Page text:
Manufacturers bristle at the suggestion that their processes harbor upstream/ downstream mismatches. By the time a company registers a process such mismatches are in fact rare, says Erica Shane, Ph.D., director of manufacturing sciences at MedImmune (www.medimmune.com). Glitches do occur, for example in the scaleup of chromatography media or in the event of unexpected surges in upstream productivity. But these events are the exception, not the rule, for well-designed processes. The materials science and physics of chromatography media has evolved to the point where even off-the-shelf resins deliver predictable, if not linear, scalability.
MedImmune says it is eager to tweak processes at any stage, even during clinical trials and post-commercialization. So if an upstream/downstream mismatch were to arise due to some unforeseen event, Dr. Shane and colleagues are ready. “As long as we can show product comparability, we feel it is never too late to improve upstream and downstream processing.”
The use of specialized software for process modeling is growing among bioprocessors. MedImmune, like many biotechs, still uses spreadsheets to model and optimize processes, but the company is looking into dedicated applications for this purpose. (Software vendors often comment that their main competition comes not from dedicated software packages but from generic spreadsheet applications.)
Bayer Technology Services (www.bayertechnology.com) uses several software packages to simulate and model critical processes to avoid mismatches. Sebastian Schmidt, Ph.D., manager for bioprocess technology, mentioned aspenONE® from Aspen Technology (www.aspentech.com), which includes modules for process development and production management. Aspen claims that firms adopting the aspenONE process development module can save $1M within one year of deployment.
Another of Bayer’s preferred simulation packages is Intelligen’s SuperPro Designer®. Among SuperPro’s 140 unique modules are modeling packages for reactors, energy balances, sizing, costing, scheduling, resource/utility management, and economics. SuperPro’s main limitations are its restriction to single-product facilities and narrow scheduling options. Both shortcomings are addressed through Intelligen’s SchedulePro product, which may be used as a standalone modeling package for multiproduct facilities with variable production scheduling.
SuperPro and aspenONE help Bayer to simulate equipment failures and their impact, and especially to calculate costs associated with various scenarios.
One general strategy for harmonizing upstream and downstream operations is to design the process appropriately, to scale, as chemical and polymer processors have done for decades. However, the upstream yields from chemical processes are much more predictable than from cell culture or fermentation. Nevertheless, by drawing on its chemical processing experience, Bayer has achieved process streamlining and eliminated upstream/downstream mismatches.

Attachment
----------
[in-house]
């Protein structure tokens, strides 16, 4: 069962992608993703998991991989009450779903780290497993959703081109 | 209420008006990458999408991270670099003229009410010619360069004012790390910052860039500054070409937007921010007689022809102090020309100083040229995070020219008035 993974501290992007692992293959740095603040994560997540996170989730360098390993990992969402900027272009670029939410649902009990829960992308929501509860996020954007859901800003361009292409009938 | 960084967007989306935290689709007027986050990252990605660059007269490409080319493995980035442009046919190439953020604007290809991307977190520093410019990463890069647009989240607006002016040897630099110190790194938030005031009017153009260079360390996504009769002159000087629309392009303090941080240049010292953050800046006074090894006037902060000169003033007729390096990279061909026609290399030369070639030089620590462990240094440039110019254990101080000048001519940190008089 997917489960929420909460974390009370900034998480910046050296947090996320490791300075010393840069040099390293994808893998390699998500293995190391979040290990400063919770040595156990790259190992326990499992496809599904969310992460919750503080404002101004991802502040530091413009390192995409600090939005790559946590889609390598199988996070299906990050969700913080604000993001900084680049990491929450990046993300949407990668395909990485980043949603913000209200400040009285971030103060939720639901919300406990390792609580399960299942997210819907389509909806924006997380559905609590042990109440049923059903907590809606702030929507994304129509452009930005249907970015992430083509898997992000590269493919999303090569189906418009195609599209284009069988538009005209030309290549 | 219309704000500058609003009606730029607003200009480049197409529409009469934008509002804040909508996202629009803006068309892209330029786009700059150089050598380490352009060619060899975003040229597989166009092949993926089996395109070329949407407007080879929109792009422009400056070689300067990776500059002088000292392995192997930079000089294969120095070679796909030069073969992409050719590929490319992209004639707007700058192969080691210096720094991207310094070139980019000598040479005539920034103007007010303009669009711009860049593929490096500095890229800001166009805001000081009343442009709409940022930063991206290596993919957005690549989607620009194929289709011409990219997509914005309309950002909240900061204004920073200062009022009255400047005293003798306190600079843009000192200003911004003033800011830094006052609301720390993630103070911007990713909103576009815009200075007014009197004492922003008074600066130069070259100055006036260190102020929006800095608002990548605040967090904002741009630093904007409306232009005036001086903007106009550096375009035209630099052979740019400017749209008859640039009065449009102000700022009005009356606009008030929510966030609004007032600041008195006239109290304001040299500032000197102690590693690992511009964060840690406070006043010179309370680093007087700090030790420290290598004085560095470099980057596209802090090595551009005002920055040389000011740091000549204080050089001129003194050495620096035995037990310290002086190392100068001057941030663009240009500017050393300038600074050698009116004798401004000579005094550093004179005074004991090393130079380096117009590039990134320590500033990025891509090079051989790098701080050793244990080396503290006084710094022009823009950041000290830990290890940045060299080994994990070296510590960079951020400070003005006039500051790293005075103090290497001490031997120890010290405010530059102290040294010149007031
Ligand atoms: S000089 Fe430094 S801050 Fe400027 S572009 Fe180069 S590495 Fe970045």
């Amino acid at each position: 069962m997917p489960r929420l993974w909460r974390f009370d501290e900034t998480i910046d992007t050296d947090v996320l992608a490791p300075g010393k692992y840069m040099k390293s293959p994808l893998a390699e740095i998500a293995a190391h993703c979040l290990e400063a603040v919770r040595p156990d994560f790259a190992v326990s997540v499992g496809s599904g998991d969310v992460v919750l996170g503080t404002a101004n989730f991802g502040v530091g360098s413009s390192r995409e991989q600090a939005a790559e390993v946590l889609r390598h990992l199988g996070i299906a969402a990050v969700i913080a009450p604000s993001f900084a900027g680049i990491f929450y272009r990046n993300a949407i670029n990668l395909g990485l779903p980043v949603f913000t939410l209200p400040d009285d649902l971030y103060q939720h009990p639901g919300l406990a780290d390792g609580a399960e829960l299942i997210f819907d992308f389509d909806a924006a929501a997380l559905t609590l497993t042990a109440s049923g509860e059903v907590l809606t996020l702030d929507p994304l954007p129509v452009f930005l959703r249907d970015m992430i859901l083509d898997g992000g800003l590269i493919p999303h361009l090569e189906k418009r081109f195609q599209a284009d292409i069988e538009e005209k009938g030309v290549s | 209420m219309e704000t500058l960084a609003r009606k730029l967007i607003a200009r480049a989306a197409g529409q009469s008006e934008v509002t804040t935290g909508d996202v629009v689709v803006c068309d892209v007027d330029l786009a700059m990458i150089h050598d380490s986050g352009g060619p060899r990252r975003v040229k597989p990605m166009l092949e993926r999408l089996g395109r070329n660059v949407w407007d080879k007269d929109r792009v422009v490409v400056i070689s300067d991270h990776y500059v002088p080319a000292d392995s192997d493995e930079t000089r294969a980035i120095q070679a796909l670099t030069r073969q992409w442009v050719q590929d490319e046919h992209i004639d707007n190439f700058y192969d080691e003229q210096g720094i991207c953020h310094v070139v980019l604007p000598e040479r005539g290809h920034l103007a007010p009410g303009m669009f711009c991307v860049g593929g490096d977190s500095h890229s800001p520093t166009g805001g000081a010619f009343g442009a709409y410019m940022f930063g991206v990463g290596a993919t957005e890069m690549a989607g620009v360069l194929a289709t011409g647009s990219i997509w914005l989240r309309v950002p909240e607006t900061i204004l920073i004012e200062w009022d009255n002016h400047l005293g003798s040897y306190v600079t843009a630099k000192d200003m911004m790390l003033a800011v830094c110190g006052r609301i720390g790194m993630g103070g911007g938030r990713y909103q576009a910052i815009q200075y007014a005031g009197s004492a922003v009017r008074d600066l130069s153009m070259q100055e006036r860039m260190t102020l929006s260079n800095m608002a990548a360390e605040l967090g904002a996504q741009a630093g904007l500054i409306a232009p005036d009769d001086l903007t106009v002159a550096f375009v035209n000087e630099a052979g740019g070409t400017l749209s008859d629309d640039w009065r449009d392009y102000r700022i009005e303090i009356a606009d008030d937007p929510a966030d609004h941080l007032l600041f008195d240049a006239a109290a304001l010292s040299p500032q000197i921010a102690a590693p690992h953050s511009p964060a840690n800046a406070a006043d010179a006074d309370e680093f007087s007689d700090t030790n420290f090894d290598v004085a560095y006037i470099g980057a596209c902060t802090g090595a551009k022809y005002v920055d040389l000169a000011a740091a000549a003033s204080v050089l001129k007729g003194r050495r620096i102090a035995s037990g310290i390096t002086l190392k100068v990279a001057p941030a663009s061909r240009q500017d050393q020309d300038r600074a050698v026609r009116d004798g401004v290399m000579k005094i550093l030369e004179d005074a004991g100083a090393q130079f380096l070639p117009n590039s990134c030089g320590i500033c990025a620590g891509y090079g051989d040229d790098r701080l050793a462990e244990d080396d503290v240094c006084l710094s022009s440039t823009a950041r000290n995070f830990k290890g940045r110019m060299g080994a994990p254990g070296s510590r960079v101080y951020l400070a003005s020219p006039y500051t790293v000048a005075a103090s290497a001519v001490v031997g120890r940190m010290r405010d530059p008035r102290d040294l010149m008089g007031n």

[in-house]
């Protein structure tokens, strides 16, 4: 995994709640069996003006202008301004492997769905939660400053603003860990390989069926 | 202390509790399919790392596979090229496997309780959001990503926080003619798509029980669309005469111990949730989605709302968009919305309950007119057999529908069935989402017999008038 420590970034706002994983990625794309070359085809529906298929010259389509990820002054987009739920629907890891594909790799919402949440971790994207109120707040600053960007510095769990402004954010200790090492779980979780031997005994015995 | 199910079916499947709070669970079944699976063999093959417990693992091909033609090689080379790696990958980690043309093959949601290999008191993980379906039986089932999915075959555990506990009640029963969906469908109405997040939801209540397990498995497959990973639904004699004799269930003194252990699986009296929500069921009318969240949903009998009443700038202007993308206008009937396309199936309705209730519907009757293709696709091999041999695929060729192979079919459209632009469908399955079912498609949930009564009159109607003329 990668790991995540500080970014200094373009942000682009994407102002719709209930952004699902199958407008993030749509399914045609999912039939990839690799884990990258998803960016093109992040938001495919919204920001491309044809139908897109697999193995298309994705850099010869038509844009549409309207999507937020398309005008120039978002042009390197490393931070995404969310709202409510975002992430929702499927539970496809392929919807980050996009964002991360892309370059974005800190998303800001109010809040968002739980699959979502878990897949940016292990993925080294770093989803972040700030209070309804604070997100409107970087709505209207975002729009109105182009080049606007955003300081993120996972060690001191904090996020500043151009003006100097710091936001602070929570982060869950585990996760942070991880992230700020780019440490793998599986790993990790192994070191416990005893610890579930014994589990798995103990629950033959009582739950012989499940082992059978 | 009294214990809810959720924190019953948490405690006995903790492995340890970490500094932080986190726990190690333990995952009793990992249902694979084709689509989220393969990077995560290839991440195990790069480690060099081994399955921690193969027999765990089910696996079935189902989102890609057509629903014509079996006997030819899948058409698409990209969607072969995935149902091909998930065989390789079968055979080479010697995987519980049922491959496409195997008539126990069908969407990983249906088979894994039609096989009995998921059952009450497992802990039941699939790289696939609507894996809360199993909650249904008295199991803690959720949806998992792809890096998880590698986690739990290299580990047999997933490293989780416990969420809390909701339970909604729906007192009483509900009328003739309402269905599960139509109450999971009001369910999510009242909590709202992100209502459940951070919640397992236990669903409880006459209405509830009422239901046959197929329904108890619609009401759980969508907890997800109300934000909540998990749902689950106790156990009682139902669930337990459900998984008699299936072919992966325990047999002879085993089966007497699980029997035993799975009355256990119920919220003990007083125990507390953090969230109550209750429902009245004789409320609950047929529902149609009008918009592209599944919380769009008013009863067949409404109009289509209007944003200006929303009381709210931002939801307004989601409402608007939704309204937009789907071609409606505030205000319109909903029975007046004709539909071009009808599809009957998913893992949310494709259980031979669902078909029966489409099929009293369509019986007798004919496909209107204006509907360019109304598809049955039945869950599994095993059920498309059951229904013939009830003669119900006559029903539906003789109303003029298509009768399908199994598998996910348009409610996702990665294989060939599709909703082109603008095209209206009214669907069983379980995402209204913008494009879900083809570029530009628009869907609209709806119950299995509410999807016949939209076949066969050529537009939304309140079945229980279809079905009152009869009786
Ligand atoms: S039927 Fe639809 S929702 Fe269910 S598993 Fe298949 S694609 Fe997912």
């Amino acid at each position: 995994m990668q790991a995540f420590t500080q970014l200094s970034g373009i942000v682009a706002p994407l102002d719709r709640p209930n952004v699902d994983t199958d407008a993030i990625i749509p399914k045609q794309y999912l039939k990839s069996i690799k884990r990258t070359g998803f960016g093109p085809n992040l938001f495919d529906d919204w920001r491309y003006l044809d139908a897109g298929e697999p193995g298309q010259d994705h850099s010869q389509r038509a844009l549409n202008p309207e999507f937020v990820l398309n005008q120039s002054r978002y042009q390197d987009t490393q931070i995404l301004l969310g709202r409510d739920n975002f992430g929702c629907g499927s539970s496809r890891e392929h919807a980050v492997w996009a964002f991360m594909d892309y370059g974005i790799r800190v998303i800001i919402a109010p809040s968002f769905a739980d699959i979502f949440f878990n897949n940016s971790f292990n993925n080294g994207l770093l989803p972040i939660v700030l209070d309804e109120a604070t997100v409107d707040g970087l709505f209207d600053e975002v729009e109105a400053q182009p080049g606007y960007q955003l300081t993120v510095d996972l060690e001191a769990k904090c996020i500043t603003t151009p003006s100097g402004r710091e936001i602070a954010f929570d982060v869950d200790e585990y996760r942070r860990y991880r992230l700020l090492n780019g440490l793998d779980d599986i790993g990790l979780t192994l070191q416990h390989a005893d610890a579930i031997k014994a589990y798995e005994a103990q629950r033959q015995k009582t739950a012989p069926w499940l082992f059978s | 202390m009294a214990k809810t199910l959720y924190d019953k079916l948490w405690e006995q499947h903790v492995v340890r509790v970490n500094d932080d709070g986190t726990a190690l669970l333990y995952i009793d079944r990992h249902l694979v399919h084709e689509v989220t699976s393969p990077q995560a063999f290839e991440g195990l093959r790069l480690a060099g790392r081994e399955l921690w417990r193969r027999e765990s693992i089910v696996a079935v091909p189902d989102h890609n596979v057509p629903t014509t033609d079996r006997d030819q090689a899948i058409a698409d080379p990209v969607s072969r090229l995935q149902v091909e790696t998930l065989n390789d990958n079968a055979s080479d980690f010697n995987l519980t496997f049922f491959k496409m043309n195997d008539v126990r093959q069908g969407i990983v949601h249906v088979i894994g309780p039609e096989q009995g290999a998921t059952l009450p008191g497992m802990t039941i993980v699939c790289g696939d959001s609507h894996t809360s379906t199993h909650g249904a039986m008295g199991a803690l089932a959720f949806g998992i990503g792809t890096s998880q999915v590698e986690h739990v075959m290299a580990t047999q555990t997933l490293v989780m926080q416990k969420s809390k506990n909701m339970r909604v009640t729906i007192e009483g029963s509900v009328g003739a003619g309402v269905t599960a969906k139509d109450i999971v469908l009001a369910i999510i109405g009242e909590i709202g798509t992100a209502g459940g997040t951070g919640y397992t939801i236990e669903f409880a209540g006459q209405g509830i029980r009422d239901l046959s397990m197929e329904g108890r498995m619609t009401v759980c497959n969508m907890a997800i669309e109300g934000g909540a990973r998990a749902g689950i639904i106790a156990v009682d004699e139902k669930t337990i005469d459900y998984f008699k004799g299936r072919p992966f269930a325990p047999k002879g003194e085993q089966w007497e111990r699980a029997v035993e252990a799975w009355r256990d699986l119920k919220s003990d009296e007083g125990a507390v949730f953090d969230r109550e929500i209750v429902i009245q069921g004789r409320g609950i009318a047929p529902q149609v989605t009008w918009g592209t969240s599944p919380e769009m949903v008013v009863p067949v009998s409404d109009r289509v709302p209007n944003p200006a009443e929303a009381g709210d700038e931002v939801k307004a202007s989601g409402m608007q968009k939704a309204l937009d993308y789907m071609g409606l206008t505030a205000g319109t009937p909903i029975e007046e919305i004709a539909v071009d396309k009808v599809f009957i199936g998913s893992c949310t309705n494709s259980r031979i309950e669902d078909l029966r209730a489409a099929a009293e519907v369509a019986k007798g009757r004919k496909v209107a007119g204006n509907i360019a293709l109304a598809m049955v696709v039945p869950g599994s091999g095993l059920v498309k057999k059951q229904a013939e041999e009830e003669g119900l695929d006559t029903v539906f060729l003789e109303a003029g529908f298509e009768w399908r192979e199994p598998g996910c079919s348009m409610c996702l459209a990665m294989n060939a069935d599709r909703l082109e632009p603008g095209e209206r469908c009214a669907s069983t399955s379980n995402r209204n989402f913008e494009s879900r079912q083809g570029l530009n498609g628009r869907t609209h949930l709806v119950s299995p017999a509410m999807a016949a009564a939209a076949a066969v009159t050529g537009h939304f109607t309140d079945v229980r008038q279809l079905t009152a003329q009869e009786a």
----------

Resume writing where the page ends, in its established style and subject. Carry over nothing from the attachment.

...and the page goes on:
Dr. Schmit recommends that viewing and designing processes as a whole, rather than as two consecutive but distinct sets of unit operations, provides insights not only into downstream efficiencies, but upstream strategies that may enhance purification as well as “sidestream” operations like waste treatment, utilities, and logistics.
Because of the specialized nature of biopharmaceutical development timelines, harmonizing upstream and downstream operations for many companies means exploiting a narrow time window during development—after proof of principal but before clinical trials.
“The gap where you have enough knowledge to optimize a product, but are not so deeply into clinical and regulatory activities is quite small,” notes Dr. Schmidt, who believes the upstream/downstream mismatch is over-rated as a business or manufacturing issue. The interface between any two steps, he explains, is a possible bottleneck. Upstream and downstream disconnects may be somewhat more pronounced when the respective processes are designed separately, by different teams. But even manufacturers who find themselves “stuck” with a mismatched process can implement work-arounds, for example addition of a hold step.
The real issues, says Dr. Schmidt, are not fermenter size or chromatography column diameters. “Process optimization is about space, people working in it, utilities, waste treatment, and a host of things going on around the actual production. Vessels and columns are easy to dimension. Scaling utilities and facilities are where the real bottlenecks occur.”
The opening of Wyeth Biopharma’s (www.wyeth.com) Grange Castle, Ireland, and Andover, MA facilities in 2005 represented a $2.5 billion infrastructure investment, and a turning point for Wyeth.